Do Labor go for glory, targeting 8+ seats with a margin above 6, or do Labor concentrate more narrowly to ensure the Coalition lose their 5 seat majority?

    Both strategies are risky. A wide net risks winning none of the seats if the campaign doesn’t go great and then the Coalition stay in government but being seen to not be going for a majority would give credibility to the idea that Labor can’t form government without the Greens and independents. Historically in other states and federally the ALP struggle when a campaign is framed in such terms.

  2. Used to be case that under Labor govts this seat tended to be pushed north into Labor territory whereas under Liberal govts it was pushed along the river into the pricey suburbs, but now the pricey suburbs seem to go further to the north so it has improved for Libs. Kevin Greene was reputed to have a big personal vote & this may explain the small correction in 2015?

  3. I’m quite bullish about Oatley and for two reasons:
    1. There has been a major demographic change over the last 3 elections for all areas between the M5 and Georges River, with the area becoming stronger for the Coalition.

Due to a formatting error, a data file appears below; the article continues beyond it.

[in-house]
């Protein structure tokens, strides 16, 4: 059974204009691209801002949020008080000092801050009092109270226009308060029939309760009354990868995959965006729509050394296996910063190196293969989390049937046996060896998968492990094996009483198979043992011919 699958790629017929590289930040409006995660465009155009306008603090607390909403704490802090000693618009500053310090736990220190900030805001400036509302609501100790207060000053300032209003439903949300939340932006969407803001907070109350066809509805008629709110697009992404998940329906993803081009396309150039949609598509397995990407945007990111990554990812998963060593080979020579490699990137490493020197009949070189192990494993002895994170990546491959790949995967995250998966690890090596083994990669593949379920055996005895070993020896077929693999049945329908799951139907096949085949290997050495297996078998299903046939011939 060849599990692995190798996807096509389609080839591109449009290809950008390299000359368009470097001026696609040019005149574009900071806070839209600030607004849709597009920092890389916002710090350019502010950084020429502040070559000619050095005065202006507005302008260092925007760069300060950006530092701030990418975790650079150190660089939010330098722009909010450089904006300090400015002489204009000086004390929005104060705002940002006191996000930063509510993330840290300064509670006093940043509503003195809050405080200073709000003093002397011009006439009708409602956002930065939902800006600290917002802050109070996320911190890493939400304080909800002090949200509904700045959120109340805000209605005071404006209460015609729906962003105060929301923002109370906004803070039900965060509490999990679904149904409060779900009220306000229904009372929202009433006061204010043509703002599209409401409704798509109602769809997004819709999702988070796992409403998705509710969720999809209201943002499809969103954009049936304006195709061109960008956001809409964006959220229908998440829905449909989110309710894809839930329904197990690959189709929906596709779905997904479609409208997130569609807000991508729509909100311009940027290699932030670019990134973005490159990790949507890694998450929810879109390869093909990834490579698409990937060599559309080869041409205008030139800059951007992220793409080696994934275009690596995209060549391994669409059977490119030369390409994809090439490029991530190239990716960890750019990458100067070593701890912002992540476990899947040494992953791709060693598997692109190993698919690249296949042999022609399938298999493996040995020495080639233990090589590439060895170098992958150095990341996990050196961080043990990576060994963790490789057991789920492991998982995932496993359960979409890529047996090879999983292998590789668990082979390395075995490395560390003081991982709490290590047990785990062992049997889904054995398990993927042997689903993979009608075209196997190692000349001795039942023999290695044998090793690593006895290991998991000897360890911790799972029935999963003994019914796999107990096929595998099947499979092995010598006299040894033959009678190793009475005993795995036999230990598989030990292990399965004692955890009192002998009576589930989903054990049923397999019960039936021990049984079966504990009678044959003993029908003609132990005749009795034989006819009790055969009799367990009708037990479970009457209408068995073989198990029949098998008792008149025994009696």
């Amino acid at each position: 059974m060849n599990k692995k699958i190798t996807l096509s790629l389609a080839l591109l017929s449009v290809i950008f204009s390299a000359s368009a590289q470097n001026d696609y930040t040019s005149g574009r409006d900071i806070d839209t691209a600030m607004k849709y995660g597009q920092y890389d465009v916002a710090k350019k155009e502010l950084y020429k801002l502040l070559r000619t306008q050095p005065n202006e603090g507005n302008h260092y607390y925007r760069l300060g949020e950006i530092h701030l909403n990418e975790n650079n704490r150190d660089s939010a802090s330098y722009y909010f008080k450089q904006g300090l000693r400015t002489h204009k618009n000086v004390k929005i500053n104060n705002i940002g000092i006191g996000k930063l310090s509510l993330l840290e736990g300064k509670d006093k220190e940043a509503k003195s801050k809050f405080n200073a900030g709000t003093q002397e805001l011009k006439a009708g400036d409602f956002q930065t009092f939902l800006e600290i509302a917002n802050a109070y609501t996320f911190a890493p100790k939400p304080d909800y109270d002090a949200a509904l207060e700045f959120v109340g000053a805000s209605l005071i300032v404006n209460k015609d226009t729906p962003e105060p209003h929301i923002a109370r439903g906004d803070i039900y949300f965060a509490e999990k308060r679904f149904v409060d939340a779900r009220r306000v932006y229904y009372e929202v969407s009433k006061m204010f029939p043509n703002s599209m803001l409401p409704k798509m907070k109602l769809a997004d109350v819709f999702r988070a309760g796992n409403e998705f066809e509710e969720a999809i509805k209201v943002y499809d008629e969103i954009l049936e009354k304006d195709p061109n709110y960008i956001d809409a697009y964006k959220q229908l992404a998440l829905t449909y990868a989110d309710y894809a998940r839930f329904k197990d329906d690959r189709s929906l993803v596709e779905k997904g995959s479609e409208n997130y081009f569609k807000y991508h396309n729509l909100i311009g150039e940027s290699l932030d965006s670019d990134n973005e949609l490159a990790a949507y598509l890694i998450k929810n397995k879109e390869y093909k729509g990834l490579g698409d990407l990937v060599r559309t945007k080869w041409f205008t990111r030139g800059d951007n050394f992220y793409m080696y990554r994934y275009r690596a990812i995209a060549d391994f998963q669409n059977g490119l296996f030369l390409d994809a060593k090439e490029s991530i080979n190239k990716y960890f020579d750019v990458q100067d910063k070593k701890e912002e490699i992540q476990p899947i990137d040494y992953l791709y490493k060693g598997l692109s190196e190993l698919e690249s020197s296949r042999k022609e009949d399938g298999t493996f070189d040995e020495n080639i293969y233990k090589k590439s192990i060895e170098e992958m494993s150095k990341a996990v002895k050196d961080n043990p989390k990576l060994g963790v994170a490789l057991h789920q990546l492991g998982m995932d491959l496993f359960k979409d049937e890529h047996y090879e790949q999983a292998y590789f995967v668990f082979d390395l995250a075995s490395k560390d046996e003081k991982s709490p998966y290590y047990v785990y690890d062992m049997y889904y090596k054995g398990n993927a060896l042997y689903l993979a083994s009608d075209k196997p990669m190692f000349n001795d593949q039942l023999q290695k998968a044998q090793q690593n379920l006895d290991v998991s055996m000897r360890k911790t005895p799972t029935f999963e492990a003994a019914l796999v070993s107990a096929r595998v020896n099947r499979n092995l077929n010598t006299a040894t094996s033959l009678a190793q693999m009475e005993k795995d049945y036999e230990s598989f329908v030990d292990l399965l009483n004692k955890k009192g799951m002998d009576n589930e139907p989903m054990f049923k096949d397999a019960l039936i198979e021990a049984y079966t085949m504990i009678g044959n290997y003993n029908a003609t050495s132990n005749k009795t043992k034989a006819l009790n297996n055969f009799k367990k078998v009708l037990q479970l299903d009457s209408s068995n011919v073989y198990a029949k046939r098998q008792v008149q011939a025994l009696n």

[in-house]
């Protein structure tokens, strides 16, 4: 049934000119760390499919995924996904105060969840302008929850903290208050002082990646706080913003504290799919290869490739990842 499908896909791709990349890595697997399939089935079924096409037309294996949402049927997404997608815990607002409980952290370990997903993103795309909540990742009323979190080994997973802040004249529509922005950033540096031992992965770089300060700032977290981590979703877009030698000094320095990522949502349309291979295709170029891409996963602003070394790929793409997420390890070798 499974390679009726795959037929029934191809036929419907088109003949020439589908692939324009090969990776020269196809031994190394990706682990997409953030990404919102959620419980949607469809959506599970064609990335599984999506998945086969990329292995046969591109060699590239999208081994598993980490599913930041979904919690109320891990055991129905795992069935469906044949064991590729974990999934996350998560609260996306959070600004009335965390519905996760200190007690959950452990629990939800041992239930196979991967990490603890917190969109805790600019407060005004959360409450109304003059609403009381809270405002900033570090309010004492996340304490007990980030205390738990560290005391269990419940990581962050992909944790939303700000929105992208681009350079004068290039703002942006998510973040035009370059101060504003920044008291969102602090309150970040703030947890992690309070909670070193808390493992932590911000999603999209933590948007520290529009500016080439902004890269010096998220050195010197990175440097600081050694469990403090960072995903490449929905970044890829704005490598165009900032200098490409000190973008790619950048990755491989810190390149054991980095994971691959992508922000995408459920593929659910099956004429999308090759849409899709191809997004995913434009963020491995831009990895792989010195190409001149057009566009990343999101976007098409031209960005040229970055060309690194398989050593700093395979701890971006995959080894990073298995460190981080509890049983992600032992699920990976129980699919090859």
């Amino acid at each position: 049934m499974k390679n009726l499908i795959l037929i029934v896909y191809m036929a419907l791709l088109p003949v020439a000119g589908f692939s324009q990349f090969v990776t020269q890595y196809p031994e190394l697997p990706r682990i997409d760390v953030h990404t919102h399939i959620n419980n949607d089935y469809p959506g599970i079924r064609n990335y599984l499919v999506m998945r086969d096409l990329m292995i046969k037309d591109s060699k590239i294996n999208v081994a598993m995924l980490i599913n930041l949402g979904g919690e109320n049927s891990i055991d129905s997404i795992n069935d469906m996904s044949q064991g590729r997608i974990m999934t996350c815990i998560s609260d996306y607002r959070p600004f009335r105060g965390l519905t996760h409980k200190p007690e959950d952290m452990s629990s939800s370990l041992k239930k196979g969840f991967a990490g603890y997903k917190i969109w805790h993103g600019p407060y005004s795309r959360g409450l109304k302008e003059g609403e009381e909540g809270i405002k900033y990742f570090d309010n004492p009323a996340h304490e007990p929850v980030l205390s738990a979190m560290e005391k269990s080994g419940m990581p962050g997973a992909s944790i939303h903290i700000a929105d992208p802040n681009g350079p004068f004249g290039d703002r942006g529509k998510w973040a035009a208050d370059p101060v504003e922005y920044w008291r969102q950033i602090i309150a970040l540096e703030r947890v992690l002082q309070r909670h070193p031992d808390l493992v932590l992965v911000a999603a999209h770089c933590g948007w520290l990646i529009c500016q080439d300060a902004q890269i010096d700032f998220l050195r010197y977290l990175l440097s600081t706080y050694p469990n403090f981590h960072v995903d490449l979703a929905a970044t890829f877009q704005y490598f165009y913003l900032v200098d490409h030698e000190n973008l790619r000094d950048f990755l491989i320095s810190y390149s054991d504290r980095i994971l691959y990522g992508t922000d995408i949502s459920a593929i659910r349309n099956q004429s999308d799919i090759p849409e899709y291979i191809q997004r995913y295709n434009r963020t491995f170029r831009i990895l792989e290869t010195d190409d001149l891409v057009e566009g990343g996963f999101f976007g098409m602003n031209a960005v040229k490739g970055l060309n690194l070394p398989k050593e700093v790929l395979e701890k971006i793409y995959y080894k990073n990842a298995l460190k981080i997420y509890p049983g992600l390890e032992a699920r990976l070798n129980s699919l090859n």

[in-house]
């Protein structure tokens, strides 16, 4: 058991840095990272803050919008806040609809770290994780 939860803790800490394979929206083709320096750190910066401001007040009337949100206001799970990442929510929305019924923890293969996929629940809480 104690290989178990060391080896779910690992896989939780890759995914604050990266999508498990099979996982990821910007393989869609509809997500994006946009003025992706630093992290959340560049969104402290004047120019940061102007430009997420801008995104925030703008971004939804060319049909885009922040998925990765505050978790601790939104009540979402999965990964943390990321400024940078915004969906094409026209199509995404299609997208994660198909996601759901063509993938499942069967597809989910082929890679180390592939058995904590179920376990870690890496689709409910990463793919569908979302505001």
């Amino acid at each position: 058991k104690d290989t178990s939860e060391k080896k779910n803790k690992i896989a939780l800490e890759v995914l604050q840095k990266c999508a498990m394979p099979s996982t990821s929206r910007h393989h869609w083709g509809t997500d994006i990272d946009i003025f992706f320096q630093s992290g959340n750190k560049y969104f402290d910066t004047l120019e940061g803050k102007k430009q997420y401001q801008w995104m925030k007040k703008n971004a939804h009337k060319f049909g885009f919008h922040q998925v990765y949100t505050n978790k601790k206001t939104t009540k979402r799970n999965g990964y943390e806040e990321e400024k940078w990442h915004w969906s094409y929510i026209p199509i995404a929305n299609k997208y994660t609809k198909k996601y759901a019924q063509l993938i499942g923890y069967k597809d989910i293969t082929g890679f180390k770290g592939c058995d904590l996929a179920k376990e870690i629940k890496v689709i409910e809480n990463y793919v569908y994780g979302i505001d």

2. Mark Coure has developed a really strong personal vote and the fact that he had a swing to him in the last election (well against the trend) suggests that he is building up his vote further.
    I think the Coalition will retain Oatley

  4. Hawkeye – Like Ward in Kiama he has a large personal vote especially in the Chinese community. The Kevin Greene effect started to wash out in 2015, but will wash out more in 2019. Coure will win with 57-59% of the 2PP.

  5. this will not swing to the libs by 3% with an overall swing to Labor…. the question is whether it will change hands… I see this as line ball … Lucy is working very hard

  6. I agree to an extent with Mick in that I think the 3% swing is unrealistic. I think this will be a minimal swing either way. nothing more than 1-2% either way.

  7. the key to this election is the seats with approx 6 to 7% margins especially those that did not swing in 2015……… labor needs to win probably at least 2 to 3 of those to win majority govt. this election is the 3rd election which is normally very close……… there will be a federal factor here which be worth at least a couple of percent conservatively to labour. An interesting thing to do looking at the 2003 to 2015 elections identify those seats which the liberals and no are certain to win

  8. Watson Watch: I live in Wakehurst but my Wife’s family live in East Hills, almost on the border with Oatley.

  9. There was a “federal factor” last time too, and Coure increased his margin. This is still going to be close, but I think Coure has this one locked down.

  10. Possible Liberal hold, this is more Liberal friendly (especially the southern suburbs) than a few other seats higher up on the pendulum.

  11. Coure increased his margin again, barring a future landslide election, Liberal hold. He is the Liberal’s version of Kevin Greene.